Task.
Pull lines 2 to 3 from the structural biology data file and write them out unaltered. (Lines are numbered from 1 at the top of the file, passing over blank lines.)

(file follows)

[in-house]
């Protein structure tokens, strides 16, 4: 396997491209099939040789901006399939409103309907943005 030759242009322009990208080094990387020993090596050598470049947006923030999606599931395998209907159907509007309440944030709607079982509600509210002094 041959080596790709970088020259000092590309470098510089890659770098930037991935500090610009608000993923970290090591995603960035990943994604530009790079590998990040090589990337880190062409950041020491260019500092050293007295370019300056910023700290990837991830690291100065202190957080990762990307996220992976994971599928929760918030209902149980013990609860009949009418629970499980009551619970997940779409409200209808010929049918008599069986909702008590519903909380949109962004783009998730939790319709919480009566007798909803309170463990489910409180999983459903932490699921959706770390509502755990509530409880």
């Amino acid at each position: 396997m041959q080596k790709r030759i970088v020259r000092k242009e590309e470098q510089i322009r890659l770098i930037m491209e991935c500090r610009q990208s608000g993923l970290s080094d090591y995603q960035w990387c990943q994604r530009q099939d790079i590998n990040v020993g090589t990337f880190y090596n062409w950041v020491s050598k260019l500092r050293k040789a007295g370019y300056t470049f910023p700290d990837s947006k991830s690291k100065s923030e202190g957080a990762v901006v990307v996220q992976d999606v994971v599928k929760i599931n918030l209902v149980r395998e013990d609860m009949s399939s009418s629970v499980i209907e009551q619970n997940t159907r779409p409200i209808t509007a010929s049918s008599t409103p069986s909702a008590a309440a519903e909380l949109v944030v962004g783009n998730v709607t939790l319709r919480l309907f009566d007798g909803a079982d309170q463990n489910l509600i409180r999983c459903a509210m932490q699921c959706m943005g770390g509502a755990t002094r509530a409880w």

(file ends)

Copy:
């Protein structure tokens, strides 16, 4: 396997491209099939040789901006399939409103309907943005 030759242009322009990208080094990387020993090596050598470049947006923030999606599931395998209907159907509007309440944030709607079982509600509210002094 041959080596790709970088020259000092590309470098510089890659770098930037991935500090610009608000993923970290090591995603960035990943994604530009790079590998990040090589990337880190062409950041020491260019500092050293007295370019300056910023700290990837991830690291100065202190957080990762990307996220992976994971599928929760918030209902149980013990609860009949009418629970499980009551619970997940779409409200209808010929049918008599069986909702008590519903909380949109962004783009998730939790319709919480009566007798909803309170463990489910409180999983459903932490699921959706770390509502755990509530409880």
């Amino acid at each position: 396997m041959q080596k790709r030759i970088v020259r000092k242009e590309e470098q510089i322009r890659l770098i930037m491209e991935c500090r610009q990208s608000g993923l970290s080094d090591y995603q960035w990387c990943q994604r530009q099939d790079i590998n990040v020993g090589t990337f880190y090596n062409w950041v020491s050598k260019l500092r050293k040789a007295g370019y300056t470049f910023p700290d990837s947006k991830s690291k100065s923030e202190g957080a990762v901006v990307v996220q992976d999606v994971v599928k929760i599931n918030l209902v149980r395998e013990d609860m009949s399939s009418s629970v499980i209907e009551q619970n997940t159907r779409p409200i209808t509007a010929s049918s008599t409103p069986s909702a008590a309440a519903e909380l949109v944030v962004g783009n998730v709607t939790l319709r919480l309907f009566d007798g909803a079982d309170q463990n489910l509600i409180r999983c459903a509210m932490q699921c959706m943005g770390g509502a755990t002094r509530a409880w």